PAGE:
Jersey and freesian bull help

For the dairy folks and/or beef folks with questions about udders, milk and mastitis.
OzssieDave19
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Jersey and freesian bull help

Postby OzssieDave19 » Sat Dec 21, 2013 5:47 pm

Hey gang I have a 40 cow beef herd currently an have just given up a lease on a large cropping property. I have been given an option to lease a dairy farm in 18 months time. Just wanting some thoughts on re following. By some jersey and freesian bull calves off a good dairy farmer and rear some bulls that could be mop up bulls after AI in my future dairy hers or indeed be herd sires.

Thanks.
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suzorse
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Re: Jersey and freesian bull help

Postby suzorse » Sun Dec 22, 2013 1:05 pm

I would AI dairy but run a good low birth weight beef bull for clean up,
I would not raise a bunch of dairy bull calves to use, unless you have a market for selling them at 10 months old Suzanne
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regolith
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Re: Jersey and freesian bull help

Postby regolith » Sun Dec 22, 2013 6:30 pm

suzorse wrote:I would AI dairy but run a good low birth weight beef bull for clean up,
I would not raise a bunch of dairy bull calves to use, unless you have a market for selling them at 10 months old Suzanne


seconded.
You don't need a dairy bull for mop up. You'll get better value if the non-AI calves are a dairy beef cross - low BW high growth beef bull is all you need.
The exception is if you are mating yearling Jerseys or very small cows, in which case mop up with a Jersey bull and shoot the calves.

Your best option for a 'herd sire' will probably always be AI - even if you had the best dairy genetics available in the form of an on-farm bull, that bull is unproven. The AI sires usually have over 100 milking daughters supporting their performance.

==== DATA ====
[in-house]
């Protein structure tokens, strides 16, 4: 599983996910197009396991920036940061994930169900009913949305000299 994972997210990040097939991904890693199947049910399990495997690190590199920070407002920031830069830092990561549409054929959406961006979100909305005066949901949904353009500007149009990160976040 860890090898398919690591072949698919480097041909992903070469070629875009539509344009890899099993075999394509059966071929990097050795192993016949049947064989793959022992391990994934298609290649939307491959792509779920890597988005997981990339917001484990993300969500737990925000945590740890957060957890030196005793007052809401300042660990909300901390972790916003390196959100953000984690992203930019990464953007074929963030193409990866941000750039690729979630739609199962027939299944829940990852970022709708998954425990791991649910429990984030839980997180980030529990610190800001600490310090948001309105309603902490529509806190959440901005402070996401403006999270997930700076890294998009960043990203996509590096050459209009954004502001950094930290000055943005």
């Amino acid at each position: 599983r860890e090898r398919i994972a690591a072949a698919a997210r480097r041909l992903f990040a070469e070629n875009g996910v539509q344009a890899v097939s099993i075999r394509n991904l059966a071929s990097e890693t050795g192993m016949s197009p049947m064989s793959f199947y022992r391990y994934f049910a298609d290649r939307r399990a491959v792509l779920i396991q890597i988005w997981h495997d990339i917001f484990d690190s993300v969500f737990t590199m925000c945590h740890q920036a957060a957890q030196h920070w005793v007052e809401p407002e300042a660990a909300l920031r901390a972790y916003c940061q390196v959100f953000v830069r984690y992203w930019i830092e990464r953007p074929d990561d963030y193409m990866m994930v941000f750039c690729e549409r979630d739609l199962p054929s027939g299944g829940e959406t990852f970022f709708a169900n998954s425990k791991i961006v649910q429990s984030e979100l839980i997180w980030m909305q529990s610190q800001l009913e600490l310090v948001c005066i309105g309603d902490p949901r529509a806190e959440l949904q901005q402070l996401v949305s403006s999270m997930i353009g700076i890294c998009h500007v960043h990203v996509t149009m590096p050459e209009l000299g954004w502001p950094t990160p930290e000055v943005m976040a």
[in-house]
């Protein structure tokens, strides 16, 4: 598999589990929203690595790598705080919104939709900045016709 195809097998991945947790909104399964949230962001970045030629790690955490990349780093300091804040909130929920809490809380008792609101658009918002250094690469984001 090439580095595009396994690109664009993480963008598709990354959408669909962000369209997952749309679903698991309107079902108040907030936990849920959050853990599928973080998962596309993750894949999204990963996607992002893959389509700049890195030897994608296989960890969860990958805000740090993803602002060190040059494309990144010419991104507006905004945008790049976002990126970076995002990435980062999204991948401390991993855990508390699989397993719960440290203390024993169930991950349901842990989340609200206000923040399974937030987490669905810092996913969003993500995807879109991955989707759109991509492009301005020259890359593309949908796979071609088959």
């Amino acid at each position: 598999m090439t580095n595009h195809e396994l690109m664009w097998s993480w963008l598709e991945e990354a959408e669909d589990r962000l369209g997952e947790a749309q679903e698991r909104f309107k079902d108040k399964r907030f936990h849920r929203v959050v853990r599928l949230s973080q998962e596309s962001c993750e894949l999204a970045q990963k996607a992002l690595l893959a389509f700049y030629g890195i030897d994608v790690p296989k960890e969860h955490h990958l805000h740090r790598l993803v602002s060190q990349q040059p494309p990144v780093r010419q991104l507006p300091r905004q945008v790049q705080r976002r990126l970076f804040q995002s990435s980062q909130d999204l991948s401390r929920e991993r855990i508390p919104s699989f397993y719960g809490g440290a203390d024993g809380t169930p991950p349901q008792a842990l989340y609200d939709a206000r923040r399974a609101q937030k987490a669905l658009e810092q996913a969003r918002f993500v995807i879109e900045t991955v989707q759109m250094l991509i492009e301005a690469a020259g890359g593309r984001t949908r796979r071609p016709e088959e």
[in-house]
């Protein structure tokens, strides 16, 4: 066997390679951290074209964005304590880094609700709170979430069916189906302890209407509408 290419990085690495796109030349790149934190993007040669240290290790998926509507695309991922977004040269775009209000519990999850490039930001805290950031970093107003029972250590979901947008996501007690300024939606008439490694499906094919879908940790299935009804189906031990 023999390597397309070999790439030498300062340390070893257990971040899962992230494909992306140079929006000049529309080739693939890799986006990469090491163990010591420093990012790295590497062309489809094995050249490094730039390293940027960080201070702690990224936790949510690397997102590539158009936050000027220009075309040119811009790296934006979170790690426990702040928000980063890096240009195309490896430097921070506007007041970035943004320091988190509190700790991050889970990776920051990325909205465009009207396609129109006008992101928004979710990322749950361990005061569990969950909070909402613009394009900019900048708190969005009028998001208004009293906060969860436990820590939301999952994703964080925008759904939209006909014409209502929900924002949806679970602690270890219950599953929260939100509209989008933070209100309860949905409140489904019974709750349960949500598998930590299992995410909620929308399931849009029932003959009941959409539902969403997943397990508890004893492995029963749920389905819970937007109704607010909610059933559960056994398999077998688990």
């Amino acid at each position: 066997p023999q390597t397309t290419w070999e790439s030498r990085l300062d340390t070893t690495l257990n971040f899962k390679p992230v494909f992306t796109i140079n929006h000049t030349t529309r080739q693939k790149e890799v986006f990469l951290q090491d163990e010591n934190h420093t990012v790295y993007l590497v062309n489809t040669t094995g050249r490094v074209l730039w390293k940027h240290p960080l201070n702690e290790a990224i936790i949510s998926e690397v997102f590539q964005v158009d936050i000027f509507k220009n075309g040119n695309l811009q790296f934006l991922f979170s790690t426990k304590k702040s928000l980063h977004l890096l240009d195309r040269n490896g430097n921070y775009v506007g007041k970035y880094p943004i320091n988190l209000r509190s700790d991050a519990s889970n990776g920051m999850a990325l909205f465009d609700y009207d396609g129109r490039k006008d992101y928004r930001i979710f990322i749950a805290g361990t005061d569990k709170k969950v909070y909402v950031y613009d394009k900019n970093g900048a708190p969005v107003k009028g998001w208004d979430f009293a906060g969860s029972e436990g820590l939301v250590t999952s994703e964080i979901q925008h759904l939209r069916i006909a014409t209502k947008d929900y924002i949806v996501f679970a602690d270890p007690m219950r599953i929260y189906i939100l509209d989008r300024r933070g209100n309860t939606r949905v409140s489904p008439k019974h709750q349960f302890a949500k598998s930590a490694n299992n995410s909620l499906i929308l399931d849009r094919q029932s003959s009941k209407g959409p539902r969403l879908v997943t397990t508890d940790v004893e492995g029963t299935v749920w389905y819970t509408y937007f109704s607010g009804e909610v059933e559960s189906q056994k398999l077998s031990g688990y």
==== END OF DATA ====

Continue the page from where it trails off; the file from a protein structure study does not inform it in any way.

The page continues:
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bigbull338
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Re: Jersey and freesian bull help

Postby bigbull338 » Mon Dec 23, 2013 11:06 am

i would go 100% AI on a dairy herd.an cull any open cows after they quit making a profit.
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shortybreeder
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Re: Jersey and freesian bull help

Postby shortybreeder » Wed Jan 08, 2014 5:59 pm

I agree completely with bigbull, go 100% AI. Don't waste your time or money buying jersey bull calves to raise as clean-up bulls, they won't throw a single calf that will be worth the 2 month dry-up period. What we have started doing in the past couple years is we breed our dairy cows to good A.I. holstein bulls for 2 tries, then after that we stick beef in everything until it gets pregnant or gets bred 5 times... or 6 times... or 8 times... I don't recommend that though. The advantage of dairy over beef with A.I. is that your cows are tied up twice a day anyways for shots, and you are working with them morning and night to catch natural heats. My suggestion is A.I. them 2-3 times to top dairy bulls, then if they don't get pregnant start running them with a black angus bull. Don't keep any cow over 400 days in lactation, unless she is producing 70+lbs of milk per day (won't happen, I can guarantee it). She should be calving regularly with only a 300-350 day lactation, and a 2 month dry period before calving. After what I have experienced over the past few months, I say get rid of anything that can't get up by itself. $100 of salvage is better than paying $100 for rendering. They don't get better over time, and don't expect more than 6 years out of a good holstein, or more than 8 out of a good jersey. If you want the dairy to thrive, then make sure you pay close attention to your genetics because it doesn't matter how good you feed them, if they don't have the genetic potential for 90lbs, they won't produce 90lbs. And if their feet and legs aren't in good shape, they won't live past their 3rd calf. I'm sure you know these things and you don't want the lecture, my dad "knows" these things but it doesn't matter how many times I remind him, the herd never improves it's greatest flaws. Good luck! It will be a great experience, and a lot of times being a dairyman is very enjoyable! Especially the personal interaction and connection with every calf :)
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